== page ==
If you know you want an image or text in the same place on every slide, you can add an image or text placeholder in the Slide Master by going to Insert Placeholder and selecting what type of placeholder you want. That way, every time you use that slide in your deck the content will be added in the right place.

Footers

And lastly, for footers, make sure you select Insert Footer outside of the Slide Master, otherwise even if your master slide shows a footer, it won’t show up on your slides. Click Insert>Header & Footer>Include on Slide>Apply.

 

Conclusion

The changes you make in Slide Master will be reflected on any slides you create using those layouts. Ultimately this will save a lot of time compared to applying all these elements to each individual slide.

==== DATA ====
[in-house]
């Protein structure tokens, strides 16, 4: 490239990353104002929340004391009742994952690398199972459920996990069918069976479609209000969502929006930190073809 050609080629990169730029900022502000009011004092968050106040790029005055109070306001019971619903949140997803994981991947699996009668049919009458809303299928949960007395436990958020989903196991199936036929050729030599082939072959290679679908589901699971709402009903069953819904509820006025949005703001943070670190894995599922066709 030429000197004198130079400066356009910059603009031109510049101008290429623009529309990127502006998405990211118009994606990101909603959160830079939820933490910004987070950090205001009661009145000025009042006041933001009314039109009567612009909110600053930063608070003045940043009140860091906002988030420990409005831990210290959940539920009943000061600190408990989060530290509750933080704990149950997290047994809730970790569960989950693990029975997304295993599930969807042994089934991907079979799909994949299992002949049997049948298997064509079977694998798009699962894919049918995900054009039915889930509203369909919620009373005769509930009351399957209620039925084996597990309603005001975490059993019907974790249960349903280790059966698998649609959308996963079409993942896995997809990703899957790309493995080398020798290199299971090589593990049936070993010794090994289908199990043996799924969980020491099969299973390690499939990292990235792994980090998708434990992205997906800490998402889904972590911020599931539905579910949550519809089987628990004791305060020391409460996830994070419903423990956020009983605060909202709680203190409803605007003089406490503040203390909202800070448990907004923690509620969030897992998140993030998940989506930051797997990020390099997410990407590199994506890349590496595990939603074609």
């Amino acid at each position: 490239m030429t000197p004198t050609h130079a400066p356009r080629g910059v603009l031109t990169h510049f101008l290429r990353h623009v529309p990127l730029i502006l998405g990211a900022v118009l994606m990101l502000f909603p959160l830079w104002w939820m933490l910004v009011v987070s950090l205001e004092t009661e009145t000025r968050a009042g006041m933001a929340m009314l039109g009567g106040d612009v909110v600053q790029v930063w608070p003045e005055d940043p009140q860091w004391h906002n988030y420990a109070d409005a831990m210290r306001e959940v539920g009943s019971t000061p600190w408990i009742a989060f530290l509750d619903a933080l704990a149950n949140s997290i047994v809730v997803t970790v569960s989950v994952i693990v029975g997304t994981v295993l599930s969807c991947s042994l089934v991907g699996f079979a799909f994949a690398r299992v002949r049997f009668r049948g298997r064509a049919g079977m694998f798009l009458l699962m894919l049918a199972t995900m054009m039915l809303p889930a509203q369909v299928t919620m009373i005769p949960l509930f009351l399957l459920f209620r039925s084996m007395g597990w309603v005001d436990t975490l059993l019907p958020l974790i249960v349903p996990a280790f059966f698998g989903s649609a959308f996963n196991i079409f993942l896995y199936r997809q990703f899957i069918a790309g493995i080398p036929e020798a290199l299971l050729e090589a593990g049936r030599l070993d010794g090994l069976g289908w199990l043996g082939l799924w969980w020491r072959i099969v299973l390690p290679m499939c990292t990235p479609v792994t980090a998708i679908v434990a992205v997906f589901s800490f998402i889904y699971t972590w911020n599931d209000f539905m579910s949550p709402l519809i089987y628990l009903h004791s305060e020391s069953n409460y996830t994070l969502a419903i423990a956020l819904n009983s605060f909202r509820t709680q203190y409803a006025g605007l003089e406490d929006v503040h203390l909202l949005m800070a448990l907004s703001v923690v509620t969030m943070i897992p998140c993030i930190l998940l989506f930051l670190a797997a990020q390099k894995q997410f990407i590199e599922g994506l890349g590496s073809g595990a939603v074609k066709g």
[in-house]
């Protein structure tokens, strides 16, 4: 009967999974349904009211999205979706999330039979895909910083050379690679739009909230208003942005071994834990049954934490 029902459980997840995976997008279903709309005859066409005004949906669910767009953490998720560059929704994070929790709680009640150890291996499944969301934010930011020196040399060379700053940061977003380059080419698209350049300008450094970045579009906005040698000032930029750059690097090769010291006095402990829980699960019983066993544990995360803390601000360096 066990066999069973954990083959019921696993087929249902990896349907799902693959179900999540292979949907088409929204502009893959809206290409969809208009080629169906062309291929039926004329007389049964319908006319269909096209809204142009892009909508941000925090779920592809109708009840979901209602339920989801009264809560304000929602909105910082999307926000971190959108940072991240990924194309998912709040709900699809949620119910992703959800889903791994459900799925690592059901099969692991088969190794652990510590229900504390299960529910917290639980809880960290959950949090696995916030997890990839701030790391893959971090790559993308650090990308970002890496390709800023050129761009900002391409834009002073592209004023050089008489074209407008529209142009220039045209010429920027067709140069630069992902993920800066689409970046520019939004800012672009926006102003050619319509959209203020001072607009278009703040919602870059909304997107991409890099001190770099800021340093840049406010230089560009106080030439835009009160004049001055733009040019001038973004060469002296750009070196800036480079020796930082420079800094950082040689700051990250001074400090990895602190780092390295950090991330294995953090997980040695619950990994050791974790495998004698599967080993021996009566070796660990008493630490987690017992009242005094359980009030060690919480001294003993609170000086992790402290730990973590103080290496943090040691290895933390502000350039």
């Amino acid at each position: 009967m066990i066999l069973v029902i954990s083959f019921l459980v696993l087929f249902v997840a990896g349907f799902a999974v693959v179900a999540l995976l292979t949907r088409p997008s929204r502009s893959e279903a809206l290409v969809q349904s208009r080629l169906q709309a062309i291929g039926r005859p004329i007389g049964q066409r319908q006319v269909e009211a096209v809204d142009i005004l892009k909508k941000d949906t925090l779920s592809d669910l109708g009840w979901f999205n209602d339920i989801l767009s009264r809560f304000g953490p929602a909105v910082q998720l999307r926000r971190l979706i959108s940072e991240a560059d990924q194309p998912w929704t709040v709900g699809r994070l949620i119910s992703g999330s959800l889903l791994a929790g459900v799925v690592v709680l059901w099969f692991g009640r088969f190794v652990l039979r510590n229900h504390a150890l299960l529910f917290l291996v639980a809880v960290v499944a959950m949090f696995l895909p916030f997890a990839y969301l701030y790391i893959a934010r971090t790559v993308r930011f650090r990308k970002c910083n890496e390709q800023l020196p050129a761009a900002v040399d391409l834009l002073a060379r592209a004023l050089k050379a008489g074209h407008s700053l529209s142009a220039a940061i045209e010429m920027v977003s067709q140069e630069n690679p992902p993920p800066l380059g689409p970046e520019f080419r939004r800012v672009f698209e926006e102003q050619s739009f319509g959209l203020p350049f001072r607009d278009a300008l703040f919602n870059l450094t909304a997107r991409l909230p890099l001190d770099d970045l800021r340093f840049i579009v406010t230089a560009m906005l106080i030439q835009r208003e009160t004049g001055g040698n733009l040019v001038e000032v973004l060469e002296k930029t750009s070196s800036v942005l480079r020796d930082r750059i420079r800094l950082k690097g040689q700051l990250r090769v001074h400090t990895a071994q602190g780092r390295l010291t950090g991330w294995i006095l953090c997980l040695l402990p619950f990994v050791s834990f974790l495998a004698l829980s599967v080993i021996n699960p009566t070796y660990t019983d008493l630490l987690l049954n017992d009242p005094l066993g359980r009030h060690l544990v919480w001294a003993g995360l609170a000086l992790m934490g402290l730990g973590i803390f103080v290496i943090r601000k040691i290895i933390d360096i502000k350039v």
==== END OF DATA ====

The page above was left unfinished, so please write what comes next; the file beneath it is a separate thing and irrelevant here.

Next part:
While working with PowerPoint can feel overwhelming at first glance, I think it’s safe to say that these tips can be followed by users with any level of PowerPoint familiarity and they will definitely speed up your slide creation. If you’re interested in learning more about creating and using slide templates, consider checking out our free on-demand video content about creating and using slide templates.

 

If you liked this, you might also like

Why You Need to Invest in Creating Professional PowerPoint Templates

A Recipe for an Efficient Corporate PowerPoint Template

The Wondrous World of Colour in Presentations

The 3 Legs of the Better Presentation Stool

Amy Post

Amy Post

Senior Consultant at BrightCarbon
Amy Post is a self-proclaimed PowerPoint wizard and Visualization Consultant at BrightCarbon, an international presentation design agency whose focus is on creating effective sales and training presentations, but also custom eLearning, motion graphics, and infographics. After graduating from University of Pennsylvania in 2014, she now spends most of her days planning her next Disney World vacation and also sharing the joys of PowerPoint with others.
Amy Post